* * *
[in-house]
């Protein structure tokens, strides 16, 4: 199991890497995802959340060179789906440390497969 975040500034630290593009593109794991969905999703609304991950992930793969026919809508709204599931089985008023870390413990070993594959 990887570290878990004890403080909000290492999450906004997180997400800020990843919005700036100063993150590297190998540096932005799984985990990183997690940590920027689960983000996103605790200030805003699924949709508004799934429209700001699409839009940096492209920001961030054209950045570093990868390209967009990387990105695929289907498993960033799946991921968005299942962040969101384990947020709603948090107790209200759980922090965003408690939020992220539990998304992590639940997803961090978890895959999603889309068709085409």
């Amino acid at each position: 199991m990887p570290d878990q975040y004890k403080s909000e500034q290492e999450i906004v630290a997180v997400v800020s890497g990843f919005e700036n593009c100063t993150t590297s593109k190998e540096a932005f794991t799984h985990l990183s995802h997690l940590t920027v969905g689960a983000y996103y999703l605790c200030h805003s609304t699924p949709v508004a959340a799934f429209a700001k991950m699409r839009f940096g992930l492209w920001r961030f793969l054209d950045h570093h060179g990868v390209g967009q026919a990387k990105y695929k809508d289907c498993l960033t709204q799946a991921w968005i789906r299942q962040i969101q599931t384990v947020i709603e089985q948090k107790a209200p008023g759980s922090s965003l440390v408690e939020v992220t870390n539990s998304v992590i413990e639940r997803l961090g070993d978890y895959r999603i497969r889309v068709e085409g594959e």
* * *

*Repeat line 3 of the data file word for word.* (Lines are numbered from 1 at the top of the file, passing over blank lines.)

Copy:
């Amino acid at each position: 199991m990887p570290d878990q975040y004890k403080s909000e500034q290492e999450i906004v630290a997180v997400v800020s890497g990843f919005e700036n593009c100063t993150t590297s593109k190998e540096a932005f794991t799984h985990l990183s995802h997690l940590t920027v969905g689960a983000y996103y999703l605790c200030h805003s609304t699924p949709v508004a959340a799934f429209a700001k991950m699409r839009f940096g992930l492209w920001r961030f793969l054209d950045h570093h060179g990868v390209g967009q026919a990387k990105y695929k809508d289907c498993l960033t709204q799946a991921w968005i789906r299942q962040i969101q599931t384990v947020i709603e089985q948090k107790a209200p008023g759980s922090s965003l440390v408690e939020v992220t870390n539990s998304v992590i413990e639940r997803l961090g070993d978890y895959r999603i497969r889309v068709e085409g594959e």